Loss of oligodendrocytes gives rise to demyelination, ultimately resulting in axonal degeneration and debilitating clinical outcomes in diseases like Multiple Sclerosis. While remyelination can prevent neurodegeneration, there are currently no approved therapies for promoting remyelination. Thus, there is an urgent need to identify factors that control remyelination. Neural stem cells in the adult subventricular zone are one of the sources of remyelinating oligodendrocytes. These cells are a heterogeneous population that show diverse responses to signaling pathways in the healthy vs demyelinated brain. We have studied one such pool marked by Gli1, which generates remyelinating oligodendrocytes only in response to demyelination. Our previous work showed that the recruitment and differentiation into oligodendrocytes leading to functional recovery is increased substantially by loss of Gli1 in this pool of neural stem cells; however the molecular mechanisms involved in this repair is not known. Through a transcriptomic analysis comparing gene expression in neural stem cells with and without Gli1 expression, we identified the TGFβ1 pathway as a major regulator of remyelination mediated by neural stem cells. However, the effects of TGFβ1 signaling are context dependent and differ with the cell-type, timing and dosage suggesting the presence of specific modulators of the pathway in different cells. Using a combination of bioinformatic analysis and remyelination studies in mice, we discovered a novel mediator of the TGFβ1 pathway, Gpnmb which is highly expressed along with its receptor CD44 in neural stem cells in response to demyelination. In the first aim, we will define the cell-autonomous function of Gpnmb in neural stem cells and its role in remyelination by neural stem cells. In the second aim, we will determine the impact of paracrine Gpnmb signaling through CD44 receptor on remyelination mediated by neural stem cells. In the third aim, we will elucidate the mechanisms of regulation of Gpnmb by TGFβ1 ligand and reciprocal modulation of the TGFβ1 pathway by Gpnmb. For the remyelination studies, we will use the toxin induced models of demyelination. To define the molecular mechanisms of the TGFβ1-Gpnmb signaling pathway, we will utilize in vitro neural stem cell cultures from adult mouse brain. Together, these studies will help identify therapeutic targets for promoting remyelination.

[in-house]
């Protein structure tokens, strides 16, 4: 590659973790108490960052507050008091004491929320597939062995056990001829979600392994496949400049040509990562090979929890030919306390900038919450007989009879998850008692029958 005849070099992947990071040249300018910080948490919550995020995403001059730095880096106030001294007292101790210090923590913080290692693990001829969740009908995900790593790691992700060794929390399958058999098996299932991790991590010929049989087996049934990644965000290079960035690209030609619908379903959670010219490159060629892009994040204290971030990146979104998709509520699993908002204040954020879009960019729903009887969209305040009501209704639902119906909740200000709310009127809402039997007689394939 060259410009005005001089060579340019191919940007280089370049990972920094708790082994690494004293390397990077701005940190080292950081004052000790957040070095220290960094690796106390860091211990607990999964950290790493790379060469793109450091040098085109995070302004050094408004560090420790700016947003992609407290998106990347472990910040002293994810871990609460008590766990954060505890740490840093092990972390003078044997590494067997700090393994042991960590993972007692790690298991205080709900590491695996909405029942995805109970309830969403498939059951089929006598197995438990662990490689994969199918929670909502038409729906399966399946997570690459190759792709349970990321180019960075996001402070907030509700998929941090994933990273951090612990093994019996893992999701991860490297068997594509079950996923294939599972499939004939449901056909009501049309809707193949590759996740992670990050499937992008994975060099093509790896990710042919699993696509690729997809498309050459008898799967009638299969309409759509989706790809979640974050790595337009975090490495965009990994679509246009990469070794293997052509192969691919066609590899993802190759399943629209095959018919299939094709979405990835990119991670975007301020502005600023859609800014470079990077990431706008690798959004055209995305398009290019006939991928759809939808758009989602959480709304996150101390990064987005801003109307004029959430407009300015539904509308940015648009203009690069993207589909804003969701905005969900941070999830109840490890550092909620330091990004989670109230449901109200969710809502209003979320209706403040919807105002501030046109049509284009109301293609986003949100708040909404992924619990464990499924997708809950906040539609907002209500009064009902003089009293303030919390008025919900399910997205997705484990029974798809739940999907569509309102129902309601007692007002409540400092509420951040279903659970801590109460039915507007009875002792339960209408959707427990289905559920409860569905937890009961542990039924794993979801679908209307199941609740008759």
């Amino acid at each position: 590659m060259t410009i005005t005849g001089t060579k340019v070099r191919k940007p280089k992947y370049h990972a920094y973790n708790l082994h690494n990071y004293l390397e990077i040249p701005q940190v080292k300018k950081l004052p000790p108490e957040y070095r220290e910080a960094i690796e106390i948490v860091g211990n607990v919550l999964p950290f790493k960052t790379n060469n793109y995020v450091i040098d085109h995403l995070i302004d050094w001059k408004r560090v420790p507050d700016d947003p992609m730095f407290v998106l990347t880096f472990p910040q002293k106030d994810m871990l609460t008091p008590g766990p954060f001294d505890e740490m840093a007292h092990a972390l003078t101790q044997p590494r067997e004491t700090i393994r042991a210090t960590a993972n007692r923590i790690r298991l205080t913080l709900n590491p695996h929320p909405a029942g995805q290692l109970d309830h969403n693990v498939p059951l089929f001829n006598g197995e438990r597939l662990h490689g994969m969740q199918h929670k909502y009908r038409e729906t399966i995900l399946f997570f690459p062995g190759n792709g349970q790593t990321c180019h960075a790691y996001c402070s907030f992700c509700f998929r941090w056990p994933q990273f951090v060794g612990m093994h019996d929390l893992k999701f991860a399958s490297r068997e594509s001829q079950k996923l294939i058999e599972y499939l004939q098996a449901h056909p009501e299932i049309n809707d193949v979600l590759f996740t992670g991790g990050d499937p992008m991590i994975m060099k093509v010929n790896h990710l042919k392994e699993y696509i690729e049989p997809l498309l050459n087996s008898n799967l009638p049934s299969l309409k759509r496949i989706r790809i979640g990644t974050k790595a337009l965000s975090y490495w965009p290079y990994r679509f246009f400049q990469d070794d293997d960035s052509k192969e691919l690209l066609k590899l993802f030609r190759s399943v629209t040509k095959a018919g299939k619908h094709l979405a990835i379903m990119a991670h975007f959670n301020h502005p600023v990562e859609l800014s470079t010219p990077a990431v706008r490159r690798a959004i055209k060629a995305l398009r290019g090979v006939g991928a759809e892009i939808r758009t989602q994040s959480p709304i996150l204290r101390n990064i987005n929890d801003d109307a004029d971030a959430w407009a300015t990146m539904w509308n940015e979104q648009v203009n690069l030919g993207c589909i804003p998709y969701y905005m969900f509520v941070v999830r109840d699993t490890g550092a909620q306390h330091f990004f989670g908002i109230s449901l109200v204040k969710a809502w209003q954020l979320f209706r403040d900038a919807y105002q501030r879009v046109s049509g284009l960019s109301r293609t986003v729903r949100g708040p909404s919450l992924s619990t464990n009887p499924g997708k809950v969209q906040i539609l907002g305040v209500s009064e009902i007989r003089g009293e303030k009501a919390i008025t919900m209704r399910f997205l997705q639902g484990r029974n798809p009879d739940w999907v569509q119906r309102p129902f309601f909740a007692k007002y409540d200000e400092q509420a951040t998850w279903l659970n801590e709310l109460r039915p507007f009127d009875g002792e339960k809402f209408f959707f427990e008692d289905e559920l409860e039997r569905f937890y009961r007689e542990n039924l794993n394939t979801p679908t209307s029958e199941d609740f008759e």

Funder: National Institutes of Health
PI: Jayshree Samanta, College of Veterinary Medicine
This effort will produce accurate and contemporary population estimates for the South Georgia bear population. Such an estimate will allow for an evaluation of how current and future proposed harvest rates will impact the SGP. Data collection will include genetic hair-snare sampling, camera-trapping efforts, and GPS collaring activities. Together, this will provide information on black bear survival, reproduction, recruitment.
Funder: Georgia DNR
PI: Michel Kohl, Warnell School of Forestry & Natural Resources